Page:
Also, the fact that she has a "basic student set" of watercolors is probably part of the problem. Student grade watercolors are just not as good, much like student grade anything. Student grade watercolors will just make everything more difficult. Plus there are certain colors, like magenta for example, that simply can't be mixed from primary colors without getting extremely muddy; if she wants bright colors, she'll have to buy them. That's just how subtractive color mixing works, the more colors you add, the duller it gets.

She could also try using some gouache at the end for highlights / extremely dark areas.

Still, I think this is a really promising first / early attempt! She's mastered the idea that watercolor is about, well, water. Sounds basic I know but watercolors *can* be laid on as thickly as acrylics, and it that is just a muddy mess.
posted by fireflies at 7:51 AM on November 22, 2011


Is she pre-soaking/stretching/taping the watercolor paper? This is very important.
posted by Thorzdad at 7:52 AM on November 22, 2011


Thanks for all the advice, MeFites!

I think your feedback will make a rather talented 19-year-old feel much better about the most recent assignment, and help her refocus on what's ahead of her.
posted by markkraft at 8:30 AM on November 22, 2011


I'd say that's a pretty damn decent early attempt at watercolor. There's brush control there, and that's usually a big hurdle.

A couple people have said never to use tube black. This is true, except, of course, when it's not, but my advice for all painters is this: Don't use tube-color anything. At all. Ever. For anything. If you're doing cartoons, you might use tube black, but still never pure tube colors. Not only will your colors be one-dimensional, but other artists can tell, and a few years ago I would have been totally confident in my identification of cerulean blue in the water. As it is I'm only 80% sure.

Skin tones. Skin is not peach colored or beige. It's blue and red and green.

Shadows aren't black or gray, they're the contrasting color. A shadow on a red surface is dark greenish. It seems like she has some grasp of light and using the paper, but that will come with painting more.

Seriously, that's very impressive for a 19-year-old's first watercolor. As she seems aware, it's color she needs work on.

I was a successful art student at big name schools. I am an artist who used to use watercolor, but still uses things like washes. Feel free to memail me about anything in that continuum.
posted by cmoj at 10:15 AM on November 22, 2011 [2 favorites]


The best way to improve in a new medium is to use it as much as possible. Here's a video of experienced artist/illustrator Quentin Blake using watercolor. Look at how fluid his strokes are, how he pulls the pool of color around boldly.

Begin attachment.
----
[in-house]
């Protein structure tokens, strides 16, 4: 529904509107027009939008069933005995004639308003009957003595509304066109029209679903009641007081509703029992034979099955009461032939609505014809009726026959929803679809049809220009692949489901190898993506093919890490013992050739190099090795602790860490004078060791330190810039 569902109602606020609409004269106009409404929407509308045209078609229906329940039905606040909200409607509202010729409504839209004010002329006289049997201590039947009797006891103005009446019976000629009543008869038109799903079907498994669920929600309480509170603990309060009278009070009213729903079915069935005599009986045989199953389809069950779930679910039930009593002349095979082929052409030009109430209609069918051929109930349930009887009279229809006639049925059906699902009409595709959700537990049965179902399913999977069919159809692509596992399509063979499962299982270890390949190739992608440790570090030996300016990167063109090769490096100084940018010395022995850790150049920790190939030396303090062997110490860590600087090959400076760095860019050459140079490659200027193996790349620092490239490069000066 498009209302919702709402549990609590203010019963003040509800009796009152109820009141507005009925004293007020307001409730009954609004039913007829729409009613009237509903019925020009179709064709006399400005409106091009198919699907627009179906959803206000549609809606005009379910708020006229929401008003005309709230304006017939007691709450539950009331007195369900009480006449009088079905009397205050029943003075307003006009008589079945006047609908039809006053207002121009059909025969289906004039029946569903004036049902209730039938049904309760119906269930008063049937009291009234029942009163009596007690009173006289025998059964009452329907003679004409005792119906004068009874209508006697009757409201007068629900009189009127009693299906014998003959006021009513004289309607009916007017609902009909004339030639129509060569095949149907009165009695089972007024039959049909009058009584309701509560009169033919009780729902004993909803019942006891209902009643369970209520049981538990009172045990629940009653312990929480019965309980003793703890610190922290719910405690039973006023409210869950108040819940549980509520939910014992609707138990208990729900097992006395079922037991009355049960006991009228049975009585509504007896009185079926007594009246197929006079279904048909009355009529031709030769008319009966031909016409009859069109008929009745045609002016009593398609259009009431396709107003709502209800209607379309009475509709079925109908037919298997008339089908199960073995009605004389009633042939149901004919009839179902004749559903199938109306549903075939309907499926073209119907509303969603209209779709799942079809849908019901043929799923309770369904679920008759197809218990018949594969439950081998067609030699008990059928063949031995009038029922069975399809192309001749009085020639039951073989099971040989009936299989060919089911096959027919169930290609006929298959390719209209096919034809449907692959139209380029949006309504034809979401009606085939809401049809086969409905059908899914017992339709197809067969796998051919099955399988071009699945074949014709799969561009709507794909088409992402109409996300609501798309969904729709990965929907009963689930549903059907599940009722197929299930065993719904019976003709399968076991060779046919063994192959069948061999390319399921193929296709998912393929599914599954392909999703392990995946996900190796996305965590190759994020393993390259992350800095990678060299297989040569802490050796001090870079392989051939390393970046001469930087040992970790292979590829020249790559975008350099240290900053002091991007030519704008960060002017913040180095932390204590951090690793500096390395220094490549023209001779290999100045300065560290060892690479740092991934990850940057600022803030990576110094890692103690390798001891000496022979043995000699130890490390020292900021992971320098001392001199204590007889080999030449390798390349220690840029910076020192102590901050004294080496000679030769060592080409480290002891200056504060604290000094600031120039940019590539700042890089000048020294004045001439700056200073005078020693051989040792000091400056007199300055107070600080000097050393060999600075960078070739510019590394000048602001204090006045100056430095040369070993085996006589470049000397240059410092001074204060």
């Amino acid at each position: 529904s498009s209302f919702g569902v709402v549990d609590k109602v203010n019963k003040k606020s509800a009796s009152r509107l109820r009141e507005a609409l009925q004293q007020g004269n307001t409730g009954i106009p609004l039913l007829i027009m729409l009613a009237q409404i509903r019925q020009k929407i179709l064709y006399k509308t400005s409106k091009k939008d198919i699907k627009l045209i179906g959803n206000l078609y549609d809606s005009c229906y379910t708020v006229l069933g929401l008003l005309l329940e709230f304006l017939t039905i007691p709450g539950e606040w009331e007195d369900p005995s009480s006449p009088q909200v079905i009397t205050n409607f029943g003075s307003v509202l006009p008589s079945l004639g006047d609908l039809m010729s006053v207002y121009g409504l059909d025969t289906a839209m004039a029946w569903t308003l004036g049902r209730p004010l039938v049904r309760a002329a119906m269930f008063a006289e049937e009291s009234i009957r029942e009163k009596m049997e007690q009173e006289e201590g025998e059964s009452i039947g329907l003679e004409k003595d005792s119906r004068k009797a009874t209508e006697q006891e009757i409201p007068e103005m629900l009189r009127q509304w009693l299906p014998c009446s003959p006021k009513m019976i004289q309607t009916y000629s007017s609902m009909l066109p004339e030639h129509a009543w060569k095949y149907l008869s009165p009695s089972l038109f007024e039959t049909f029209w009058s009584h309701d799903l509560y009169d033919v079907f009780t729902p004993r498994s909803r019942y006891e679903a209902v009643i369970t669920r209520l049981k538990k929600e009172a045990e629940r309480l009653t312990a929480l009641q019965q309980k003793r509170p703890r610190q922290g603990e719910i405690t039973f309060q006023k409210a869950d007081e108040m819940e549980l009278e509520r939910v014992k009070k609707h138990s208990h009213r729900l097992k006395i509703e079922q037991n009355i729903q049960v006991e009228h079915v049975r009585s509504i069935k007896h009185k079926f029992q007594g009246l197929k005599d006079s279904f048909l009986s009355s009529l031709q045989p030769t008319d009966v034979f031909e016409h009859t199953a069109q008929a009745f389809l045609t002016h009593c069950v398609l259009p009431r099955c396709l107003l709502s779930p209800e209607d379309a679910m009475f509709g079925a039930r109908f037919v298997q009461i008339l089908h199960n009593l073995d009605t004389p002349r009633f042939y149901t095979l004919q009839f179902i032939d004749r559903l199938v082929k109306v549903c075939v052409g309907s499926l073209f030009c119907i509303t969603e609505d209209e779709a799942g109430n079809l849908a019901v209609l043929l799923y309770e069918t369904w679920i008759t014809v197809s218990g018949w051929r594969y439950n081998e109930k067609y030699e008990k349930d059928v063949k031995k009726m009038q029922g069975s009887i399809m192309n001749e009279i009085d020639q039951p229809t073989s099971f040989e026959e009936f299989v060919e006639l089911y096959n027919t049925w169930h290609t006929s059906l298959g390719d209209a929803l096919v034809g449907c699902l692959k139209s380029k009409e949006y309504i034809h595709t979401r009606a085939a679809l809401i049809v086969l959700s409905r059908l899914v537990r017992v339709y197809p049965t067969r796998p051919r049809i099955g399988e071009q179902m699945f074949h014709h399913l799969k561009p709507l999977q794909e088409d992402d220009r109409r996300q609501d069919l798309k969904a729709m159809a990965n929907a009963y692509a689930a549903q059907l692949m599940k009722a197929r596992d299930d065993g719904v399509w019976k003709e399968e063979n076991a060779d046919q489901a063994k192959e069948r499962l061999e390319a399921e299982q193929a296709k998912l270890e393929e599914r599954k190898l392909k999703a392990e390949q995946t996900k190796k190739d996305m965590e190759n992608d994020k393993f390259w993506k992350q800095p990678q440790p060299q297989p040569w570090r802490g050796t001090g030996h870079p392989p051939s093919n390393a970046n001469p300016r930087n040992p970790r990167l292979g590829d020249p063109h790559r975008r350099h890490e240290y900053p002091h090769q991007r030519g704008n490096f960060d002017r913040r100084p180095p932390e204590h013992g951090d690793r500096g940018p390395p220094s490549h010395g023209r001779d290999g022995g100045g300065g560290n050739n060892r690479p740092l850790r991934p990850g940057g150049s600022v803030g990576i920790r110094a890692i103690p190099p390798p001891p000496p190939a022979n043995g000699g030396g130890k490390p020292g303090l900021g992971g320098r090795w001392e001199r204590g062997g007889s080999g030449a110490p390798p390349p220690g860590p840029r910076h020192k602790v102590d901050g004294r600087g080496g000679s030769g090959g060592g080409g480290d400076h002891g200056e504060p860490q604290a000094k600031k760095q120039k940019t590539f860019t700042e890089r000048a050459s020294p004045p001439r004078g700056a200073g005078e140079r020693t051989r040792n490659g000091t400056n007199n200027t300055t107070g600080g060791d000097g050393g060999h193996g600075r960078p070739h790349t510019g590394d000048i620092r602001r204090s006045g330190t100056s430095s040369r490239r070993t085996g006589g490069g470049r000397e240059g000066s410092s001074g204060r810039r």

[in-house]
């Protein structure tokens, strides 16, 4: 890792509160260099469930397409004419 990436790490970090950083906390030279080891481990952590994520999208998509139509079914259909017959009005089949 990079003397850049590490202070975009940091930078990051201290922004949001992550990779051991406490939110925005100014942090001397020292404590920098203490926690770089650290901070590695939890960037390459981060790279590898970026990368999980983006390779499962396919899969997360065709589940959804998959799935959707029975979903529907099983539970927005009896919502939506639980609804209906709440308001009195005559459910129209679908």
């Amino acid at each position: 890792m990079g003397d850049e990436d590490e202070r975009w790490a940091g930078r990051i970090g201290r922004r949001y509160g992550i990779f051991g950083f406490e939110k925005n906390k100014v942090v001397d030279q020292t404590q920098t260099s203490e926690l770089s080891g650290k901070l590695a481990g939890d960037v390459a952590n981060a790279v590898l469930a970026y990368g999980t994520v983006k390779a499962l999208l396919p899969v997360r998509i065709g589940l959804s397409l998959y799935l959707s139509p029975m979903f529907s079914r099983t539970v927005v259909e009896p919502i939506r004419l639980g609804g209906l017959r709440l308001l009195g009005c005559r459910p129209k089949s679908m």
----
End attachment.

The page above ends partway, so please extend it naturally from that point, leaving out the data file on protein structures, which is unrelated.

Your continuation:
My advice is not to be timid about applying strong colors and nice watery area-covering washes. It's wonderful she cares so much about making a good painting and is willing to put time and effort into the details. But the next hurdle is not being afraid of failure. Working on the same piece to perfection will make any artist a nervous wreck. This is why we do studies and small color mockups and maybe repaint the same painting in a couple different ways just to see how it looks. Anytime something doesn't go quite right, say, 'well that's for the next painting'. The key to improvement is letting go of this idea of perfection. Your first painting is too early for everything you do to be a success (or for that matter, a failure).

(Also for the money conscientious, yes, art materials are expensive. But using them up for practice is not 'wasting them'. That's what giant pads of cheap student paper is for)
posted by everyday_naturalist at 12:42 PM on November 22, 2011 [2 favorites]


Good quality materials are crucial. Crappy student-grade materials have crappy pigments, etc. The amount that you can learn with such materials is seriously limited, because they do not behave in the subtle, complex, intriguing ways that good materials will. I am forever thankful to my parents who, on a very limited budget, made it clear that learning was a process worthy of the BEST materials (not, note just a step up from crap, but the best they could afford after researching the options,) from my youngest years.
posted by thegreatfleecircus at 2:45 PM on November 22, 2011


She's done a good job of capturing the space and the figure in the foreground is working well. The area where the hair meets the water is lovely.

As others have noted, you can't go lighter with watercolour. As she's now trying to build up contrast she will have to go darker in some areas. This will have the effect of making the lights appear lighter. She will need to do some work on the hanging/floating figure and the shell like space behind her. Tell her to figure out where the light source is. This is not clear now. It seems to be above but changes from left to right on the pillars for example. Once she decides where the light source (or sources) are she can go with it. People often think of the "typical" watercolour as washy, but they don't need to be. She can build the intensity of the colour up in washes or with a thicker application of the paint.

Another excellent website to check out is handprint.com. This takes you to the watercolour technique start page.

Finally, watercolour is tricky. Just like learning any other new skill it will take some practice to get the feel of the medium. She's made a great start.
posted by Cuke at 6:14 PM on November 22, 2011